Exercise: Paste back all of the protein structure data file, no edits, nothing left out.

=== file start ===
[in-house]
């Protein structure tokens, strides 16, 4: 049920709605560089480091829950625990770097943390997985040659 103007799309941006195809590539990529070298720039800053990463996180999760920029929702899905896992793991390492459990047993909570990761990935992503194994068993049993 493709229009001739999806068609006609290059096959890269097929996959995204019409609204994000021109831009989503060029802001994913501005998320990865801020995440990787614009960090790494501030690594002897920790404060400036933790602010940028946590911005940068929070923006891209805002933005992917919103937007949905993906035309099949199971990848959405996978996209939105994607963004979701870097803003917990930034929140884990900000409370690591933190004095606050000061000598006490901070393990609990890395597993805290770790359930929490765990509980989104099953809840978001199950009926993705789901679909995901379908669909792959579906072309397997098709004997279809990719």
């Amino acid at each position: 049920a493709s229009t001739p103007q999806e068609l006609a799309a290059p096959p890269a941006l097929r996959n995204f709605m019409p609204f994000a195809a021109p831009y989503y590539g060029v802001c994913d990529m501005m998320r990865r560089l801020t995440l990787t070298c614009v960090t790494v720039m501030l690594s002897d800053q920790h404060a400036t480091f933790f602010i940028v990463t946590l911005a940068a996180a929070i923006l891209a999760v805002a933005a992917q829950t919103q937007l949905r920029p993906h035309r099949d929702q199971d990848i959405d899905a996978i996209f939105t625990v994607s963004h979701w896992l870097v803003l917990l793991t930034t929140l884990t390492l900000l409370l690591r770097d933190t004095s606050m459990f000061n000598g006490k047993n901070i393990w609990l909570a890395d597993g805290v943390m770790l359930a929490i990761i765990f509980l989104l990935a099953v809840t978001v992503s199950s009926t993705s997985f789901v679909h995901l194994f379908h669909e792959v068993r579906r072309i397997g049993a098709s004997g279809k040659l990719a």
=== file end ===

[in-house]
């Protein structure tokens, strides 16, 4: 049920709605560089480091829950625990770097943390997985040659 103007799309941006195809590539990529070298720039800053990463996180999760920029929702899905896992793991390492459990047993909570990761990935992503194994068993049993 493709229009001739999806068609006609290059096959890269097929996959995204019409609204994000021109831009989503060029802001994913501005998320990865801020995440990787614009960090790494501030690594002897920790404060400036933790602010940028946590911005940068929070923006891209805002933005992917919103937007949905993906035309099949199971990848959405996978996209939105994607963004979701870097803003917990930034929140884990900000409370690591933190004095606050000061000598006490901070393990609990890395597993805290770790359930929490765990509980989104099953809840978001199950009926993705789901679909995901379908669909792959579906072309397997098709004997279809990719």
């Amino acid at each position: 049920a493709s229009t001739p103007q999806e068609l006609a799309a290059p096959p890269a941006l097929r996959n995204f709605m019409p609204f994000a195809a021109p831009y989503y590539g060029v802001c994913d990529m501005m998320r990865r560089l801020t995440l990787t070298c614009v960090t790494v720039m501030l690594s002897d800053q920790h404060a400036t480091f933790f602010i940028v990463t946590l911005a940068a996180a929070i923006l891209a999760v805002a933005a992917q829950t919103q937007l949905r920029p993906h035309r099949d929702q199971d990848i959405d899905a996978i996209f939105t625990v994607s963004h979701w896992l870097v803003l917990l793991t930034t929140l884990t390492l900000l409370l690591r770097d933190t004095s606050m459990f000061n000598g006490k047993n901070i393990w609990l909570a890395d597993g805290v943390m770790l359930a929490i990761i765990f509980l989104l990935a099953v809840t978001v992503s199950s009926t993705s997985f789901v679909h995901l194994f379908h669909e792959v068993r579906r072309i397997g049993a098709s004997g279809k040659l990719a």